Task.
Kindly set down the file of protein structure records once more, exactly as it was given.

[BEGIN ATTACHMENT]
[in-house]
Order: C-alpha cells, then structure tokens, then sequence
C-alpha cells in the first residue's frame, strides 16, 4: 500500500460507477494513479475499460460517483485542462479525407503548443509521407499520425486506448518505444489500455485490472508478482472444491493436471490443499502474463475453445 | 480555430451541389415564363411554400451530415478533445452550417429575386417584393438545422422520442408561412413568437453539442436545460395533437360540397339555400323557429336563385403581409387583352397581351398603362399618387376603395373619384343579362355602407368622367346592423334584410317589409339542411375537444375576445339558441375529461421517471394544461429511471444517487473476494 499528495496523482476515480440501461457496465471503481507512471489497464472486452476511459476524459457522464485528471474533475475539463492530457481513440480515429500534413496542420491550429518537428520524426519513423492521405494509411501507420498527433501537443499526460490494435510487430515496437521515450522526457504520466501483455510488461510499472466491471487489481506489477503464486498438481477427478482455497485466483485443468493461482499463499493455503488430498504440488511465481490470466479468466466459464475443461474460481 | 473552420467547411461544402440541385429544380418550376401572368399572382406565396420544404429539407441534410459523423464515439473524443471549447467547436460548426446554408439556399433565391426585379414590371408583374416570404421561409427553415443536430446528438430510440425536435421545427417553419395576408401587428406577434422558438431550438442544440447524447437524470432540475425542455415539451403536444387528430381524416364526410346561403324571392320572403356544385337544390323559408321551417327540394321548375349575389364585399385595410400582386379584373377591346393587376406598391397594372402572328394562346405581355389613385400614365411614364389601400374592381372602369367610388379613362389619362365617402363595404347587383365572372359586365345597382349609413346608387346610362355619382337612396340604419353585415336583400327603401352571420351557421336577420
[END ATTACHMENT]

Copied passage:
[in-house]
Order: C-alpha cells, then structure tokens, then sequence
C-alpha cells in the first residue's frame, strides 16, 4: 500500500460507477494513479475499460460517483485542462479525407503548443509521407499520425486506448518505444489500455485490472508478482472444491493436471490443499502474463475453445 | 480555430451541389415564363411554400451530415478533445452550417429575386417584393438545422422520442408561412413568437453539442436545460395533437360540397339555400323557429336563385403581409387583352397581351398603362399618387376603395373619384343579362355602407368622367346592423334584410317589409339542411375537444375576445339558441375529461421517471394544461429511471444517487473476494 499528495496523482476515480440501461457496465471503481507512471489497464472486452476511459476524459457522464485528471474533475475539463492530457481513440480515429500534413496542420491550429518537428520524426519513423492521405494509411501507420498527433501537443499526460490494435510487430515496437521515450522526457504520466501483455510488461510499472466491471487489481506489477503464486498438481477427478482455497485466483485443468493461482499463499493455503488430498504440488511465481490470466479468466466459464475443461474460481 | 473552420467547411461544402440541385429544380418550376401572368399572382406565396420544404429539407441534410459523423464515439473524443471549447467547436460548426446554408439556399433565391426585379414590371408583374416570404421561409427553415443536430446528438430510440425536435421545427417553419395576408401587428406577434422558438431550438442544440447524447437524470432540475425542455415539451403536444387528430381524416364526410346561403324571392320572403356544385337544390323559408321551417327540394321548375349575389364585399385595410400582386379584373377591346393587376406598391397594372402572328394562346405581355389613385400614365411614364389601400374592381372602369367610388379613362389619362365617402363595404347587383365572372359586365345597382349609413346608387346610362355619382337612396340604419353585415336583400327603401352571420351557421336577420